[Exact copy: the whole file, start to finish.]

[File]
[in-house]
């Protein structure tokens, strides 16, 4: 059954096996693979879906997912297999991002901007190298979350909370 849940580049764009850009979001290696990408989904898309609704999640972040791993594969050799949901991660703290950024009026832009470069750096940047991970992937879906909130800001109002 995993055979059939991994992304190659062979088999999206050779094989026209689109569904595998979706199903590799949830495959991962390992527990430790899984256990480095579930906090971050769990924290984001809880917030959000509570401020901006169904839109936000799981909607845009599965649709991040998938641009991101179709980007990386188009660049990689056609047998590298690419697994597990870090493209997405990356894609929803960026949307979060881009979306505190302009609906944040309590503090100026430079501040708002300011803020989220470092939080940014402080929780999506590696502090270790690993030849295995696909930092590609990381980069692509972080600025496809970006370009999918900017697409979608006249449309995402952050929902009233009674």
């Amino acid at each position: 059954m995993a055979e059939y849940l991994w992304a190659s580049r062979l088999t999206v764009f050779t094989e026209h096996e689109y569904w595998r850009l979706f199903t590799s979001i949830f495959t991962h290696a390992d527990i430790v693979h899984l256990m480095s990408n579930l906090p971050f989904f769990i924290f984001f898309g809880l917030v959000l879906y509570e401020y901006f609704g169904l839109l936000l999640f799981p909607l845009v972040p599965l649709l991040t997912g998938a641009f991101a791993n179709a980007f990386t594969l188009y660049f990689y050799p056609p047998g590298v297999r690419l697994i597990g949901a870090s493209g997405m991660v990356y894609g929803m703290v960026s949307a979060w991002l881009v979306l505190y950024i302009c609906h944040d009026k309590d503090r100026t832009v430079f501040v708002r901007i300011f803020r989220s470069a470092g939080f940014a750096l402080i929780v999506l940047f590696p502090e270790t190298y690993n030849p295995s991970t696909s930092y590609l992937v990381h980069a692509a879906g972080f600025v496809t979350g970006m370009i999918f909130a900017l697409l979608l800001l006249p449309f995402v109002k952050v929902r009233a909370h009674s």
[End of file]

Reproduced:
[in-house]
């Protein structure tokens, strides 16, 4: 059954096996693979879906997912297999991002901007190298979350909370 849940580049764009850009979001290696990408989904898309609704999640972040791993594969050799949901991660703290950024009026832009470069750096940047991970992937879906909130800001109002 995993055979059939991994992304190659062979088999999206050779094989026209689109569904595998979706199903590799949830495959991962390992527990430790899984256990480095579930906090971050769990924290984001809880917030959000509570401020901006169904839109936000799981909607845009599965649709991040998938641009991101179709980007990386188009660049990689056609047998590298690419697994597990870090493209997405990356894609929803960026949307979060881009979306505190302009609906944040309590503090100026430079501040708002300011803020989220470092939080940014402080929780999506590696502090270790690993030849295995696909930092590609990381980069692509972080600025496809970006370009999918900017697409979608006249449309995402952050929902009233009674």
């Amino acid at each position: 059954m995993a055979e059939y849940l991994w992304a190659s580049r062979l088999t999206v764009f050779t094989e026209h096996e689109y569904w595998r850009l979706f199903t590799s979001i949830f495959t991962h290696a390992d527990i430790v693979h899984l256990m480095s990408n579930l906090p971050f989904f769990i924290f984001f898309g809880l917030v959000l879906y509570e401020y901006f609704g169904l839109l936000l999640f799981p909607l845009v972040p599965l649709l991040t997912g998938a641009f991101a791993n179709a980007f990386t594969l188009y660049f990689y050799p056609p047998g590298v297999r690419l697994i597990g949901a870090s493209g997405m991660v990356y894609g929803m703290v960026s949307a979060w991002l881009v979306l505190y950024i302009c609906h944040d009026k309590d503090r100026t832009v430079f501040v708002r901007i300011f803020r989220s470069a470092g939080f940014a750096l402080i929780v999506l940047f590696p502090e270790t190298y690993n030849p295995s991970t696909s930092y590609l992937v990381h980069a692509a879906g972080f600025v496809t979350g970006m370009i999918f909130a900017l697409l979608l800001l006249p449309f995402v109002k952050v929902r009233a909370h009674s």